Navigating various UK agencies and authorities on business matters as you’re starting a company can be frustrating, as their processes and oversight can be confusing.
Learn what Companies House is in this article as one of the larger organisations you’ll need to work with across your new business’ future. Find out:
- What is Companies House, and what does it do?
- What does ‘incorporate’ mean?
- What does ‘dissolve’ mean?
- Why is Companies House important?
- Is Companies House related to HMRC?
- How to run your company more efficiently with Countingup
What is Companies House, and what does it do?
For nearly 200 years, Companies House has been the UK’s registrar for companies. This means that it acts as the authority over new businesses seeking to become companies and maintain public records of existing ones.
As a company registers, Companies House requires them to meet certain requirements during the process like what name can be used, how owners declare and disclose their involvement, and how the company can be classified for investment or tax purposes. Once registered, Companies House requires that companies report whether anything has changed in the past year (including new investors or board members appointments), including declarations even when nothing has changed.
Companies House only deals with limited companies (or those seeking to set one up) and not with sole traders. Therefore, if you’re looking to start a business, you don’t have to go through Companies House just to make money. If you’re unsure about the different ways of doing business within the UK, read our guide on How to set up your business.
What does ‘incorporate’ mean?
When Companies House grants permission for a business to form a company, this process is called incorporation. This refers to each of the steps outlined above:
- The shareholder (or shareholders) declare their agreement to form a company through a ‘memorandum of association’ and disclose the share structure of the company detailing who owns significant portions.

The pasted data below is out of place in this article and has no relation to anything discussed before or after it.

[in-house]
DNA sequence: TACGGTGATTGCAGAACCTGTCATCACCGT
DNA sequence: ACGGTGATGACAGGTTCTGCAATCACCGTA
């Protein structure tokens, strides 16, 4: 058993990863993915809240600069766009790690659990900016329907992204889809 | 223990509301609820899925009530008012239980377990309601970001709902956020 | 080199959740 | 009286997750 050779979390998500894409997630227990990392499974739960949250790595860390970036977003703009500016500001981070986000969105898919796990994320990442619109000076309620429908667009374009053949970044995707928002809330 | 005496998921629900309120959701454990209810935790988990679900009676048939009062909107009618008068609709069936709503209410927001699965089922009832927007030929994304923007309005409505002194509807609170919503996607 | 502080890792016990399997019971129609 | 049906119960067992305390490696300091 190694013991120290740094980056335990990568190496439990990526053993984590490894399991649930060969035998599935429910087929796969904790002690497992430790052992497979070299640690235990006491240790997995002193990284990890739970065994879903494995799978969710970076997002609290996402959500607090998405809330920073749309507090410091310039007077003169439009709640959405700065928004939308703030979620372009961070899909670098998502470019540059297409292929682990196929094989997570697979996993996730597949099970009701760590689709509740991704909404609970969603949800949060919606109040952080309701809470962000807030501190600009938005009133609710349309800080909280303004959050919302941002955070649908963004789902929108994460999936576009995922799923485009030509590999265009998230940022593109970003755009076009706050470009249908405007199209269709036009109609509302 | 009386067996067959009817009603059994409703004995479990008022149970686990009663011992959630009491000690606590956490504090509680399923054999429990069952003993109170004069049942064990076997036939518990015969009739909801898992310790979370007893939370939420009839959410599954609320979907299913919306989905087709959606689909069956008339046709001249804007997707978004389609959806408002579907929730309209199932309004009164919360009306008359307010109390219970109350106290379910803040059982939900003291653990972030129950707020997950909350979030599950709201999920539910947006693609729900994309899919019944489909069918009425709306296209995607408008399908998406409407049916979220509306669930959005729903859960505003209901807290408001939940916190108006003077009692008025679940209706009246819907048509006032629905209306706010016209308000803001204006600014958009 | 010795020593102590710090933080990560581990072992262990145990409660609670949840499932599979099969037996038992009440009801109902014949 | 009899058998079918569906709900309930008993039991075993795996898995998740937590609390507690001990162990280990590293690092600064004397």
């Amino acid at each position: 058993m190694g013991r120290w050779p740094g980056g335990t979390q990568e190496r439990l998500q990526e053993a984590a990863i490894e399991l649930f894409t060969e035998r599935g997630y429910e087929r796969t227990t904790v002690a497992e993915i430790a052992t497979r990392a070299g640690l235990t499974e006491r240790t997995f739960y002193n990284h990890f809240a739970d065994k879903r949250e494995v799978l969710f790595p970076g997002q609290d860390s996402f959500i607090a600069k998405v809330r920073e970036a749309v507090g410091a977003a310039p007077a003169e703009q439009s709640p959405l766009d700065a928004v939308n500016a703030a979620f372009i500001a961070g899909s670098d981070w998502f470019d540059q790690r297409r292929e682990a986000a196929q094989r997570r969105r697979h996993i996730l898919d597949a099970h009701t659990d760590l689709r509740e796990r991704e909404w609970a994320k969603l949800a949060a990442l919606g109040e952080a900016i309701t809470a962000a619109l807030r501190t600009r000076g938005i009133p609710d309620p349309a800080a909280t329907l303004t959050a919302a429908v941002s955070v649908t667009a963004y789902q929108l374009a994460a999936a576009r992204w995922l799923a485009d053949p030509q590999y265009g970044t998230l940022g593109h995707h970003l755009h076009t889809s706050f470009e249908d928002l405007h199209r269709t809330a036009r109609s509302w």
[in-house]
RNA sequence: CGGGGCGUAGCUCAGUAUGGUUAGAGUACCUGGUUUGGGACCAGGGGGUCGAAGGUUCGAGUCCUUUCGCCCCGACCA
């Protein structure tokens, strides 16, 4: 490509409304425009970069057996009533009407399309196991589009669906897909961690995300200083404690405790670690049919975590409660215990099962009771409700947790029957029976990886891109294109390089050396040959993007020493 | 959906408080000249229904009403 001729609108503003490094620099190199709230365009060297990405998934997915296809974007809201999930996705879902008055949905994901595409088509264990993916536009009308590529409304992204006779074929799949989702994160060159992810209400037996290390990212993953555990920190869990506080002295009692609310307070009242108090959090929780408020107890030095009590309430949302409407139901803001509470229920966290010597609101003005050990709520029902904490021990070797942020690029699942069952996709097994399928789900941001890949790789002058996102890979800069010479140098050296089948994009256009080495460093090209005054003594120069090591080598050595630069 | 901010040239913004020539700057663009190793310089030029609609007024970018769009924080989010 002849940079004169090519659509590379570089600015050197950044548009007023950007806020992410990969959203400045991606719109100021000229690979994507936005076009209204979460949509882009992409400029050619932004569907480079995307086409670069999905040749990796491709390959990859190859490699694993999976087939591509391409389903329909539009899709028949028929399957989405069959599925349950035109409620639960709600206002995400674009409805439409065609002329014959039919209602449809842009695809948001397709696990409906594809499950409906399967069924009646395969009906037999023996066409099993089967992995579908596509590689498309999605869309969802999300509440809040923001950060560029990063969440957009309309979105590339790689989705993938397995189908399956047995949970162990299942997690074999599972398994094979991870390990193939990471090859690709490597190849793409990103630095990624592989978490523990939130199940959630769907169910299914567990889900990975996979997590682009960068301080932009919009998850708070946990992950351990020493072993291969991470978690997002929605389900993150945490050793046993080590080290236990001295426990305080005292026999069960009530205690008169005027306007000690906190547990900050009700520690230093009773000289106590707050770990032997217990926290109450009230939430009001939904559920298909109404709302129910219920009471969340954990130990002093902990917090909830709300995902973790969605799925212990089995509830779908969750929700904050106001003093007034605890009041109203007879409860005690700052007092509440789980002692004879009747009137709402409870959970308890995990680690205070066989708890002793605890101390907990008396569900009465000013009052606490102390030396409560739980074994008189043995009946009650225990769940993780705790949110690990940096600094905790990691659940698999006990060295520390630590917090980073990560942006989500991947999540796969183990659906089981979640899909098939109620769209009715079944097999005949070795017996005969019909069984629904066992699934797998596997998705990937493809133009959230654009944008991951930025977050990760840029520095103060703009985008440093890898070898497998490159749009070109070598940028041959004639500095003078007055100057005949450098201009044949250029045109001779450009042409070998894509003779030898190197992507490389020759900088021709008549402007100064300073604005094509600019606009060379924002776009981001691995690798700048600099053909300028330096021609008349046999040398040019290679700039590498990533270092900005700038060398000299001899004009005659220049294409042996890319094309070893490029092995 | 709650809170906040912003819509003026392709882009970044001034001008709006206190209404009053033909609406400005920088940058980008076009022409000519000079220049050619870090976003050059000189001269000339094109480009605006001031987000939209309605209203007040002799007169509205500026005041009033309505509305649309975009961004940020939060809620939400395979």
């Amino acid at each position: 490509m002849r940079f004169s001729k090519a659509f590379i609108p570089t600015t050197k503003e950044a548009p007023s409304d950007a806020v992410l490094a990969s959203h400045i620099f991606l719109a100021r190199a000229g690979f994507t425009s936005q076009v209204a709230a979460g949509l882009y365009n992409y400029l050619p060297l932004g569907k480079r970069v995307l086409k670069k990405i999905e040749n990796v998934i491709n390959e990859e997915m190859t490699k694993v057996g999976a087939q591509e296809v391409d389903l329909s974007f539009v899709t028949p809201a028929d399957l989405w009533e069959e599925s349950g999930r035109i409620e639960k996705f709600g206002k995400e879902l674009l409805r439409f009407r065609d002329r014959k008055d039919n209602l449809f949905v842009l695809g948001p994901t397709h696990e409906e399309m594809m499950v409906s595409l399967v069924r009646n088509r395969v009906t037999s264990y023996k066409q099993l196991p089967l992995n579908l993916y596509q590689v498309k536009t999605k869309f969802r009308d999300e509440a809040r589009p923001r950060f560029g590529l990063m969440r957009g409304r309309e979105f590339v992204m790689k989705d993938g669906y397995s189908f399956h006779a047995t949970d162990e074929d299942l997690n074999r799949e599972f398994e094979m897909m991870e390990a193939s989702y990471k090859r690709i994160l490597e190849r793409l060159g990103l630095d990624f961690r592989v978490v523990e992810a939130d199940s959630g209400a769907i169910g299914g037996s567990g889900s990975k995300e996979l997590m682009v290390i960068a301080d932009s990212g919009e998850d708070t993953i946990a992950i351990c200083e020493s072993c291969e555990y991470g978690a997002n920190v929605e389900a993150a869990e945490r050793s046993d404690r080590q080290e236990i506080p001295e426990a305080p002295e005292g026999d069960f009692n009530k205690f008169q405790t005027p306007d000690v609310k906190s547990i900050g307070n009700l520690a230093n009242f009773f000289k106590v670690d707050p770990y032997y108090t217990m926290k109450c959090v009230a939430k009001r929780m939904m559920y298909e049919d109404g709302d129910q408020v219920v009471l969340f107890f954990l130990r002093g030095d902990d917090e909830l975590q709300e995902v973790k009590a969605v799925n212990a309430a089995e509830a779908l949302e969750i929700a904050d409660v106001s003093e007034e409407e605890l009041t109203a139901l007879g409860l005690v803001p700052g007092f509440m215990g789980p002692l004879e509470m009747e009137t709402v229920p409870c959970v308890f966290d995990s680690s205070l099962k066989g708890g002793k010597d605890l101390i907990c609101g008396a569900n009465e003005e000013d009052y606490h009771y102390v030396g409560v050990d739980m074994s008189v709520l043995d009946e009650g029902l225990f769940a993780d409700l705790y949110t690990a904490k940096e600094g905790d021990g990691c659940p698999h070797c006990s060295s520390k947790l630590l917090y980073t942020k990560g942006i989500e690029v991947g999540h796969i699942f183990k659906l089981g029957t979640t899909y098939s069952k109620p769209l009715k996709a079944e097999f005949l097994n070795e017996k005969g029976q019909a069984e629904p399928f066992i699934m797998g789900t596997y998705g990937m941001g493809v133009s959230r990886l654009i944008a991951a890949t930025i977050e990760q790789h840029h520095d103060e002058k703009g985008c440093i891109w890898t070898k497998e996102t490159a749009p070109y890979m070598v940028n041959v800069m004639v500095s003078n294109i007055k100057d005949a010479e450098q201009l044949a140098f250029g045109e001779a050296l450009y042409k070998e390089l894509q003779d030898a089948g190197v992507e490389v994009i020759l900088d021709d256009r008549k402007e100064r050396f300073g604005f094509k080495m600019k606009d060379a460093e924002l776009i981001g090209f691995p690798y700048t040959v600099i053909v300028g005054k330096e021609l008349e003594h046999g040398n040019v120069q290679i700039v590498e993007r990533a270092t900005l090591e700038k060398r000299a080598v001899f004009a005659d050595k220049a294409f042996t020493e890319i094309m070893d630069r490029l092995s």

- The shareholder (or shareholders) appoint a director to run the company, often the same person as the first shareholder, and sometimes a secretary or additional directors also.
- The shareholder (or shareholders) declare how they’ll run the company by writing an ‘articles of association’ document.
From here, Companies House takes these various pieces of information and documents and creates a publicly available online listing for the company and each shareholder involved in the business.
What does ‘dissolve’ mean?
Across a company’s life, if it fails to provide updates to Companies House or goes out of business, the company can be dissolved. There are various ways of dissolving a company depending on whether the company can pay its bills and whether the dissolution is necessary on this basis.
Once a company is dissolved, the register listing for the company is still publicly accessible as a record for previous ownership. However, the company no longer exists and cannot continue to do business.
Why is Companies House important?
Companies House plays a critical role within the UK business setting by providing two key benefits: transparency and behavioural best practice.